Fed up with their local hospital being shuttered, government officials in Jamestown, Tenn. say they're working with University of Tennessee Medical Center to potentially open a freestanding emergency department.
West Palm Beach, Fla.-based Rennova Health closed Jamestown Regional Medical Center more than a year ago—just a year after buying the hospital—after CMS revoked its Medicare billing privileges due to unpaid bills. Despite a strongly-worded inquiry from a U.S. Senator, Rennova doesn't appear poised to reopen the hospital any time soon. Now, locals are taking matters into their own hands.
"They're just crooks; it's obvious" Jimmy Johnson, county executive for Fentress County, where Jamestown is located, said of Rennova. "They're not going to help us do anything."
Johnson said Fentress County's Board of Commissioners recently signed a letter of intent with UT Medical Center to develop a plan for the freestanding ED. A UT Medical Center spokeswoman said no one was available Friday to comment.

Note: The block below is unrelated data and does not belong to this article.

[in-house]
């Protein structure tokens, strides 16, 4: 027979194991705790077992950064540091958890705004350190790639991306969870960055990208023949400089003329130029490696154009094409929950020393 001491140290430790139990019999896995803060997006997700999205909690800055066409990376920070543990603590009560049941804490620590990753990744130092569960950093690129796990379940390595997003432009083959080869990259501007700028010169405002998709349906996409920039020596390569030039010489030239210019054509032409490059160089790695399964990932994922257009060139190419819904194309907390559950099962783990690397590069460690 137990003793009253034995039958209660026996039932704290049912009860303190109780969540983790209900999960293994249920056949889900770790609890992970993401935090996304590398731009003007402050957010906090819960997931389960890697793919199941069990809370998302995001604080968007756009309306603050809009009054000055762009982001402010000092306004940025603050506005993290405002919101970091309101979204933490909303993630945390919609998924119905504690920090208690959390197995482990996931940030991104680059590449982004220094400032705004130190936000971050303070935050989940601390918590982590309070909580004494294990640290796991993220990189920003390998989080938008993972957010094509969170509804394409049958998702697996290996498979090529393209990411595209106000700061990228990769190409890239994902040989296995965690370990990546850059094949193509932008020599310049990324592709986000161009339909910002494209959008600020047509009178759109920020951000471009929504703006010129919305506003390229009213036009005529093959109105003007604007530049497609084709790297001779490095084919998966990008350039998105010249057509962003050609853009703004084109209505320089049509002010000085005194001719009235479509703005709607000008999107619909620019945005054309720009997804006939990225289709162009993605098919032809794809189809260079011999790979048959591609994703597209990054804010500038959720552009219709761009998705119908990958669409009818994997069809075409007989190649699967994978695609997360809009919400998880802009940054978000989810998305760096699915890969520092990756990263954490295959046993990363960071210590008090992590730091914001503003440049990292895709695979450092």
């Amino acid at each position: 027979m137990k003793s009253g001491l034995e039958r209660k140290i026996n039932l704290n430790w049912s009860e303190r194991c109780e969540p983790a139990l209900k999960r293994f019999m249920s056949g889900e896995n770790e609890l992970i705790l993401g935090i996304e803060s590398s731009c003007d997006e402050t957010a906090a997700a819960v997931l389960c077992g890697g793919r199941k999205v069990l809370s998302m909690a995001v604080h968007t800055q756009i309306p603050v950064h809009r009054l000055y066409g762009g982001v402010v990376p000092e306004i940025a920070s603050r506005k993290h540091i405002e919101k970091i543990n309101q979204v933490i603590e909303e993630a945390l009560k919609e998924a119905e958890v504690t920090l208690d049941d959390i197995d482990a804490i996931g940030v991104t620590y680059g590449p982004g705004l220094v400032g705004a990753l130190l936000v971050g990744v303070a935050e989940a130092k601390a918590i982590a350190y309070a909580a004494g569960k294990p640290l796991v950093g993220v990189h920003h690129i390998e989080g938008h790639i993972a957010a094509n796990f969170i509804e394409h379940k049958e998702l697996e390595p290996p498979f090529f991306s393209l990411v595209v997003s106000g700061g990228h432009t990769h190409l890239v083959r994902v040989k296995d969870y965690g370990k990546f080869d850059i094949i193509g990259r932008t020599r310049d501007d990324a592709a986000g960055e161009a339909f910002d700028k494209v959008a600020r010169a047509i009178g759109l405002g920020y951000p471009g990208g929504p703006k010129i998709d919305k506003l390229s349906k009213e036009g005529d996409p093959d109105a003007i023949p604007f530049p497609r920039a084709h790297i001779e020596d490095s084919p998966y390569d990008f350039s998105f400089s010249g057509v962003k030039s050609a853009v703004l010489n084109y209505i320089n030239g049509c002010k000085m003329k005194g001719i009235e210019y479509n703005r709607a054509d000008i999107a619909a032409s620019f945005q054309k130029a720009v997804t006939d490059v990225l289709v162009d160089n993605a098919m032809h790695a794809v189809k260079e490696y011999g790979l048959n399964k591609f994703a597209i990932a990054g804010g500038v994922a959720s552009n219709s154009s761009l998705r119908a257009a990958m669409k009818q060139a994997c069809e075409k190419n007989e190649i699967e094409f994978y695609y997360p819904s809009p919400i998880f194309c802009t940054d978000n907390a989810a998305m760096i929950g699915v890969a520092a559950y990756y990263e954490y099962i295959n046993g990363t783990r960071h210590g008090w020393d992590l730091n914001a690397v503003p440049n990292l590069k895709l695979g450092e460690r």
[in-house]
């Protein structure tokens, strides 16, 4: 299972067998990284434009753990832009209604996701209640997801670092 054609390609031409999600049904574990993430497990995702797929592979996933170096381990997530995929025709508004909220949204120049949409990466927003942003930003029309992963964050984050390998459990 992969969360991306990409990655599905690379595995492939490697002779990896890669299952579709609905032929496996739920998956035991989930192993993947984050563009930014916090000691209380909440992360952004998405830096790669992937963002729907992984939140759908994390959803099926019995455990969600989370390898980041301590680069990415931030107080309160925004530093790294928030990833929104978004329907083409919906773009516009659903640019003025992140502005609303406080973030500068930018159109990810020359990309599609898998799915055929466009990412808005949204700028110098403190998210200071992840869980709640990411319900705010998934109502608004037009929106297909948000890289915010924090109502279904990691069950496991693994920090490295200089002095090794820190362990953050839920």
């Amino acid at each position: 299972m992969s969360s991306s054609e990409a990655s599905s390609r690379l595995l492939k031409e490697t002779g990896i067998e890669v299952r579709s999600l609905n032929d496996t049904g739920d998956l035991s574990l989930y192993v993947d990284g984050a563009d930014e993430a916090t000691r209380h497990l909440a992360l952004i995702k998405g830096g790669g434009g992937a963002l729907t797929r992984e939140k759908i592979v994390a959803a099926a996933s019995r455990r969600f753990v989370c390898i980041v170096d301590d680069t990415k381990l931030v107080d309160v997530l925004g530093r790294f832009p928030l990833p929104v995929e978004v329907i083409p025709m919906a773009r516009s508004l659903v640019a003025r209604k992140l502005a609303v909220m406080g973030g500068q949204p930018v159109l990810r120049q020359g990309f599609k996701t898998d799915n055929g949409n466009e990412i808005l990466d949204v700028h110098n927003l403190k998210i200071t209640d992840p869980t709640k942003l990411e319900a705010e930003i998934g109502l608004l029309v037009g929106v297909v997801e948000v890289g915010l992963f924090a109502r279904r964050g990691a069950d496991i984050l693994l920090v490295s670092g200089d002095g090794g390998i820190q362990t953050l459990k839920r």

County Commissioner Leon Stepp said the county is considering spending $25,000 on the project. He said UT Medical Center would contribute more than that and would oversee the hospital. The county would likely use a "first class" former doctor's office in Jamestown that wouldn't need much renovation, Stepp said.
"They say, 'Lock, stock and barrel,' well, we've got the barrel,'" he said.
The project's biggest hurdle likely will be the CMS' requirement that off-site hospital emergency departments be within 35 miles from the hospital's main campus to receive Medicare payments. In this case, the main campus would be UT Medical Center, which is more than 80 miles from Jamestown in Knoxville. To move forward, Johnson said the facility would need to be exempted from that rule.
Rennova CEO Seamus Lagan wrote in an email that there are currently no plans to reopen the Jamestown hospital, as the COVID-19 pandemic delayed a state inspection.
Rennova announced last month it had opened an office in Knoxville to oversee its provider operations. Aside from the Jamestown hospital, Rennova has two others in Tennessee that remain open, although they too have a history of unpaid bills.
Rennova, which transitioned to running rural hospitals after its lab testing business dried up, reported receiving $7.4 million in federal COVID-19 stimulus grants, some of which went to the shuttered Jamestown facility.
Ambulances currently have to take emergency patients in Jamestown 40 to 60 miles away to be stabilized, Stepp said.
"It's tripling the average length of their travel," he said. "That's a problem."